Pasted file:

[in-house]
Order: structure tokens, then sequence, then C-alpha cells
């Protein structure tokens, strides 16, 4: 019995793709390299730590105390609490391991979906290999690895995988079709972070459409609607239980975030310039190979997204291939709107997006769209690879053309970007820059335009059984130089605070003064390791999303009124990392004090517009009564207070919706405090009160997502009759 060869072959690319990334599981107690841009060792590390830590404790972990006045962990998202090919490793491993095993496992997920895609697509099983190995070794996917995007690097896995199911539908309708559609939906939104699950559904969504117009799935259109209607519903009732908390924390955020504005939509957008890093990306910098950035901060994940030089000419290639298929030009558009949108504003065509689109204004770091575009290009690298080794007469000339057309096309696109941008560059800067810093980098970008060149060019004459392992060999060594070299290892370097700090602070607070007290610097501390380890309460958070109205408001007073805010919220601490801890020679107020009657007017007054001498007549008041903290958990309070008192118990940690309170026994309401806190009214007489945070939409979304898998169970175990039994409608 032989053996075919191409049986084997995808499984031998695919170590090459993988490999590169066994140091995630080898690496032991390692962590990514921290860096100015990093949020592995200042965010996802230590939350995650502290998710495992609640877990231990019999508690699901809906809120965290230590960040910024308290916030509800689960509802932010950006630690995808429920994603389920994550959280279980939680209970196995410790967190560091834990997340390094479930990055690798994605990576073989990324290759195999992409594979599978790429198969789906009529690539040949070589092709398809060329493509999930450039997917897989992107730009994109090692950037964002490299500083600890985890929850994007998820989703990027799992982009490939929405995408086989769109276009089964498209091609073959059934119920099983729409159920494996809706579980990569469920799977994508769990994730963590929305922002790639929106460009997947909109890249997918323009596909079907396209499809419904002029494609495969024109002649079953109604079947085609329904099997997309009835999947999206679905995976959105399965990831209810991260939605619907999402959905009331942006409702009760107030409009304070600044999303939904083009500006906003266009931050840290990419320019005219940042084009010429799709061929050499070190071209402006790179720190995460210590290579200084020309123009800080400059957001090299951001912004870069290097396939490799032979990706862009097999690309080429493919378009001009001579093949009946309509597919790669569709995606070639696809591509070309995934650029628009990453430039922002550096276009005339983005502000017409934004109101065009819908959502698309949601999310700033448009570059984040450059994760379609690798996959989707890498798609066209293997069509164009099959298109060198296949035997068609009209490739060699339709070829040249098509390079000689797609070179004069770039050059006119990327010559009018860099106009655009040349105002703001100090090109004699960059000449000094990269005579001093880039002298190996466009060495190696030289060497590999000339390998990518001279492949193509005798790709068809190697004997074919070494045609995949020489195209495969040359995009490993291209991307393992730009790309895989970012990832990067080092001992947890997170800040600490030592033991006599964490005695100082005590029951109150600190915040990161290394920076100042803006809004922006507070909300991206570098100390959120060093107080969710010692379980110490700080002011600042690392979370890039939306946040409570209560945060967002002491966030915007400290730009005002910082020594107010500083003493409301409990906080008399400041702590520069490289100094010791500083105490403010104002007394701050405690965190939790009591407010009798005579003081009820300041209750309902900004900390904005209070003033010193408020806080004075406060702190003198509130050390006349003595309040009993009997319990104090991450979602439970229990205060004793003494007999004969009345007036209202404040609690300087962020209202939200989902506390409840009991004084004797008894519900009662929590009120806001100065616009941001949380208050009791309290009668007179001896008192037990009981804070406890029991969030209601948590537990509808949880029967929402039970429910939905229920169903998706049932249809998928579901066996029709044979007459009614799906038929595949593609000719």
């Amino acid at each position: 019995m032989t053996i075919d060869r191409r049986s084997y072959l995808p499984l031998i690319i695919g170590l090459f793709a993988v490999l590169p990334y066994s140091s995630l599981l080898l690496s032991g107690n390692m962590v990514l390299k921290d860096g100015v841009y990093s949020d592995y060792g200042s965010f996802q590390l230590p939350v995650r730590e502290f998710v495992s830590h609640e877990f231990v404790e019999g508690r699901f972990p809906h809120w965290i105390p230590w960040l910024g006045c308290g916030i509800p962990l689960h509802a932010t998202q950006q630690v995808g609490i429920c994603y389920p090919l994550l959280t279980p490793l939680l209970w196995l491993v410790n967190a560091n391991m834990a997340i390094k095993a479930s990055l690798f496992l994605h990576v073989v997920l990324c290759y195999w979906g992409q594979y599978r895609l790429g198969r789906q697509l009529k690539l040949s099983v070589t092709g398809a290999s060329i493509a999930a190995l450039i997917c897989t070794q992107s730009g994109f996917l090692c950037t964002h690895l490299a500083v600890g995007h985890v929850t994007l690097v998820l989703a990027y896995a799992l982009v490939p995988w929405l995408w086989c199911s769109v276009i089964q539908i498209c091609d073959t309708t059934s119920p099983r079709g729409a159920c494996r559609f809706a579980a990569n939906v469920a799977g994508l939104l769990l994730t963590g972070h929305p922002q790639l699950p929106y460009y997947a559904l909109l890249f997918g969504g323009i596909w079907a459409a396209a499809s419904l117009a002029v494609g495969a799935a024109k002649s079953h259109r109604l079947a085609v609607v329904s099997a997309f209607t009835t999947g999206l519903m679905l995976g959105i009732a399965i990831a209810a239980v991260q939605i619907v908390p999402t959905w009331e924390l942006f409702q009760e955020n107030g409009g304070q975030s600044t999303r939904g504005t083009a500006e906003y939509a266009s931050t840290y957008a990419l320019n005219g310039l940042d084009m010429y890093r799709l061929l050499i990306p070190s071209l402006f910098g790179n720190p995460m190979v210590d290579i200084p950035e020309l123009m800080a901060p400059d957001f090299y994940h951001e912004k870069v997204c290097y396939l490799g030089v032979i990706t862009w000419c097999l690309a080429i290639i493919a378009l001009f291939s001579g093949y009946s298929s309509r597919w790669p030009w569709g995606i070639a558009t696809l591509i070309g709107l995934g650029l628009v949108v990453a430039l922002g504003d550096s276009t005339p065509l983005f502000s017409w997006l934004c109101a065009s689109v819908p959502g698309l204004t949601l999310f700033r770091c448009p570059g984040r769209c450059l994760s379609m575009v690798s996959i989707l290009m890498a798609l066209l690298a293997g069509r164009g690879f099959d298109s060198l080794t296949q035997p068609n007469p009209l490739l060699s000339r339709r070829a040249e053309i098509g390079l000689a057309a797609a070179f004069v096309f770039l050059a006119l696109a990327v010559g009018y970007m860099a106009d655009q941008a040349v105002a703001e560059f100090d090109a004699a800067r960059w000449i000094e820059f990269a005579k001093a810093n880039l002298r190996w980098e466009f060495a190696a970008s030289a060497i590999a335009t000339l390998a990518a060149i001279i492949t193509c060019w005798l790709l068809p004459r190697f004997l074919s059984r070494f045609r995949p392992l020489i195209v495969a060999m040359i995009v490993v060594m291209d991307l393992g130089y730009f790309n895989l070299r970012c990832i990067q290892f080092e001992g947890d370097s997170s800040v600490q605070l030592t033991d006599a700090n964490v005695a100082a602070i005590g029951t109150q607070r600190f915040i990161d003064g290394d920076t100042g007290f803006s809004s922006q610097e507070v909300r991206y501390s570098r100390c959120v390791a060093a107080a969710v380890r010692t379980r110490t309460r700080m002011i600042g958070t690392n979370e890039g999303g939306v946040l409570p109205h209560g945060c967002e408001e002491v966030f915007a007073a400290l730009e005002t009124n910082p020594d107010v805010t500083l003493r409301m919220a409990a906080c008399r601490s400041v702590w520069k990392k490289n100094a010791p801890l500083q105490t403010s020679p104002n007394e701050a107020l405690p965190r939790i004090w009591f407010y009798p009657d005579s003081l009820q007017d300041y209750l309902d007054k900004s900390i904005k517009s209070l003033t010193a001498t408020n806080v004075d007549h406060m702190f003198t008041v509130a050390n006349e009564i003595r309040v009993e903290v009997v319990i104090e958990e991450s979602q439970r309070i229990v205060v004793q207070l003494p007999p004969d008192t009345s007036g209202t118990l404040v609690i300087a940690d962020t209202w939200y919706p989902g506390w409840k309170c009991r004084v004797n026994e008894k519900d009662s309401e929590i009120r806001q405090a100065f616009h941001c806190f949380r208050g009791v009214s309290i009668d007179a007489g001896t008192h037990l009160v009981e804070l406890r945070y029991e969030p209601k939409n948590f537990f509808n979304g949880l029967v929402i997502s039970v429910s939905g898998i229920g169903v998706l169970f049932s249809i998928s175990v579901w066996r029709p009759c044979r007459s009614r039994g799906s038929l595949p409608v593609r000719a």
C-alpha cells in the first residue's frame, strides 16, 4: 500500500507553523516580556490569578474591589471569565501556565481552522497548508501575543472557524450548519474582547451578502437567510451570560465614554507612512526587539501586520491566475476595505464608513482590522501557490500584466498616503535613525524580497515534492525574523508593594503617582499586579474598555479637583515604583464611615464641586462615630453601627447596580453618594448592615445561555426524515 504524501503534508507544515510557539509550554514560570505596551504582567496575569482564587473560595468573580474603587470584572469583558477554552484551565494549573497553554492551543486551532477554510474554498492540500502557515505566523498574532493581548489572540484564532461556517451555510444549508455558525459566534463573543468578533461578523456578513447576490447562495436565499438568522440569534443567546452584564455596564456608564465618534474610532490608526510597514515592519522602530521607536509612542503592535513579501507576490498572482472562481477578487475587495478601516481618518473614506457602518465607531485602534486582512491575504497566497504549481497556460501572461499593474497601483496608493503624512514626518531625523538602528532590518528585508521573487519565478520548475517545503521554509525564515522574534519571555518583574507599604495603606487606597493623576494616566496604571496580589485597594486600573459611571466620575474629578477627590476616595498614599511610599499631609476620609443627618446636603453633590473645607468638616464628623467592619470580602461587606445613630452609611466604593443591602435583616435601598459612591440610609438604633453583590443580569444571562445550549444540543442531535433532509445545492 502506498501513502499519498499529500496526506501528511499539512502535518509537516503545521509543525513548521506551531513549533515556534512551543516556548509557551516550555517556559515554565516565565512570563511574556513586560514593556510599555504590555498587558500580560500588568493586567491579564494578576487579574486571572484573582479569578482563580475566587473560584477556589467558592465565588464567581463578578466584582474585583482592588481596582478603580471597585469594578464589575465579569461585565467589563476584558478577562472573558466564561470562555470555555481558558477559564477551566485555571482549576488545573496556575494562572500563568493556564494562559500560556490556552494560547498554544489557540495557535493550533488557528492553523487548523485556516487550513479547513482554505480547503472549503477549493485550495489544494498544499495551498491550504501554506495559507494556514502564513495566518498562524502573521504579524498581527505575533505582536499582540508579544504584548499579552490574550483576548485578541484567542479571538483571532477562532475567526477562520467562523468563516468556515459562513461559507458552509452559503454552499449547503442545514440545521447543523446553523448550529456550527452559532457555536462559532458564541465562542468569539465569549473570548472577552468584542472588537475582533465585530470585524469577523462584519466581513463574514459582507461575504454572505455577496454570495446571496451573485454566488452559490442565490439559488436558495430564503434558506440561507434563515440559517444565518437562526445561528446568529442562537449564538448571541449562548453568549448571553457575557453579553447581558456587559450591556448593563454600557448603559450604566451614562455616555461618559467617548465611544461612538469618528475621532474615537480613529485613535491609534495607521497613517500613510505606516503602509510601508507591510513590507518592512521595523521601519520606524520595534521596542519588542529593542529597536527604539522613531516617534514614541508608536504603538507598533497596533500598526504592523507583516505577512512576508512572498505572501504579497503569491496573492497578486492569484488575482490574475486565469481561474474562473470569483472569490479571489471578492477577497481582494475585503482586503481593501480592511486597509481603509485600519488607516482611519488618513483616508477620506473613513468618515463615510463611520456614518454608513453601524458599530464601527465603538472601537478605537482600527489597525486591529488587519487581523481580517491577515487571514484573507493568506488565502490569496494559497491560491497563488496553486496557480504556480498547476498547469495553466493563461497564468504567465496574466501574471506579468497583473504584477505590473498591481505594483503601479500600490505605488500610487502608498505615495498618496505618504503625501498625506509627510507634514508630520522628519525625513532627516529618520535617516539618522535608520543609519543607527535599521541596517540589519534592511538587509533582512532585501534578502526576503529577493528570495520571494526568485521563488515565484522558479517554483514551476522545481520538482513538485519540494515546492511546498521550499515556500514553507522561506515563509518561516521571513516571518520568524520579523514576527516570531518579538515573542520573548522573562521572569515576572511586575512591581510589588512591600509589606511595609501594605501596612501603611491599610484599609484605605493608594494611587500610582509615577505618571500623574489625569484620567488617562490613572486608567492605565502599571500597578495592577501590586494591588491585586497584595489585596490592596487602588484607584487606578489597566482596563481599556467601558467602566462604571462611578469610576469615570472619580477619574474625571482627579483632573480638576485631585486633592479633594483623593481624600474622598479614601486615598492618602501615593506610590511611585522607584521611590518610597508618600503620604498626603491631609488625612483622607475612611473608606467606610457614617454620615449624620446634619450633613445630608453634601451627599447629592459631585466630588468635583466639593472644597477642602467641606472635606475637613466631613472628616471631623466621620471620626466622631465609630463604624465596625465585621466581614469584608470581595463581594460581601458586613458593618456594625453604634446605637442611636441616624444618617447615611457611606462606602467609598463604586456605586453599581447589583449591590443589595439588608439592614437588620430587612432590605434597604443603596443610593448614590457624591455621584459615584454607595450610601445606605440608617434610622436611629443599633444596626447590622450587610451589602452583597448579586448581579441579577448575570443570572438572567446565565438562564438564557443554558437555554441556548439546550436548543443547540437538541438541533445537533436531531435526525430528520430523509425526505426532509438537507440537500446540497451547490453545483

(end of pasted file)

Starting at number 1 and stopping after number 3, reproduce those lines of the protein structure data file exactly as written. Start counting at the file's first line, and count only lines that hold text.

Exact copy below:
[in-house]
Order: structure tokens, then sequence, then C-alpha cells
């Protein structure tokens, strides 16, 4: 019995793709390299730590105390609490391991979906290999690895995988079709972070459409609607239980975030310039190979997204291939709107997006769209690879053309970007820059335009059984130089605070003064390791999303009124990392004090517009009564207070919706405090009160997502009759 060869072959690319990334599981107690841009060792590390830590404790972990006045962990998202090919490793491993095993496992997920895609697509099983190995070794996917995007690097896995199911539908309708559609939906939104699950559904969504117009799935259109209607519903009732908390924390955020504005939509957008890093990306910098950035901060994940030089000419290639298929030009558009949108504003065509689109204004770091575009290009690298080794007469000339057309096309696109941008560059800067810093980098970008060149060019004459392992060999060594070299290892370097700090602070607070007290610097501390380890309460958070109205408001007073805010919220601490801890020679107020009657007017007054001498007549008041903290958990309070008192118990940690309170026994309401806190009214007489945070939409979304898998169970175990039994409608 032989053996075919191409049986084997995808499984031998695919170590090459993988490999590169066994140091995630080898690496032991390692962590990514921290860096100015990093949020592995200042965010996802230590939350995650502290998710495992609640877990231990019999508690699901809906809120965290230590960040910024308290916030509800689960509802932010950006630690995808429920994603389920994550959280279980939680209970196995410790967190560091834990997340390094479930990055690798994605990576073989990324290759195999992409594979599978790429198969789906009529690539040949070589092709398809060329493509999930450039997917897989992107730009994109090692950037964002490299500083600890985890929850994007998820989703990027799992982009490939929405995408086989769109276009089964498209091609073959059934119920099983729409159920494996809706579980990569469920799977994508769990994730963590929305922002790639929106460009997947909109890249997918323009596909079907396209499809419904002029494609495969024109002649079953109604079947085609329904099997997309009835999947999206679905995976959105399965990831209810991260939605619907999402959905009331942006409702009760107030409009304070600044999303939904083009500006906003266009931050840290990419320019005219940042084009010429799709061929050499070190071209402006790179720190995460210590290579200084020309123009800080400059957001090299951001912004870069290097396939490799032979990706862009097999690309080429493919378009001009001579093949009946309509597919790669569709995606070639696809591509070309995934650029628009990453430039922002550096276009005339983005502000017409934004109101065009819908959502698309949601999310700033448009570059984040450059994760379609690798996959989707890498798609066209293997069509164009099959298109060198296949035997068609009209490739060699339709070829040249098509390079000689797609070179004069770039050059006119990327010559009018860099106009655009040349105002703001100090090109004699960059000449000094990269005579001093880039002298190996466009060495190696030289060497590999000339390998990518001279492949193509005798790709068809190697004997074919070494045609995949020489195209495969040359995009490993291209991307393992730009790309895989970012990832990067080092001992947890997170800040600490030592033991006599964490005695100082005590029951109150600190915040990161290394920076100042803006809004922006507070909300991206570098100390959120060093107080969710010692379980110490700080002011600042690392979370890039939306946040409570209560945060967002002491966030915007400290730009005002910082020594107010500083003493409301409990906080008399400041702590520069490289100094010791500083105490403010104002007394701050405690965190939790009591407010009798005579003081009820300041209750309902900004900390904005209070003033010193408020806080004075406060702190003198509130050390006349003595309040009993009997319990104090991450979602439970229990205060004793003494007999004969009345007036209202404040609690300087962020209202939200989902506390409840009991004084004797008894519900009662929590009120806001100065616009941001949380208050009791309290009668007179001896008192037990009981804070406890029991969030209601948590537990509808949880029967929402039970429910939905229920169903998706049932249809998928579901066996029709044979007459009614799906038929595949593609000719």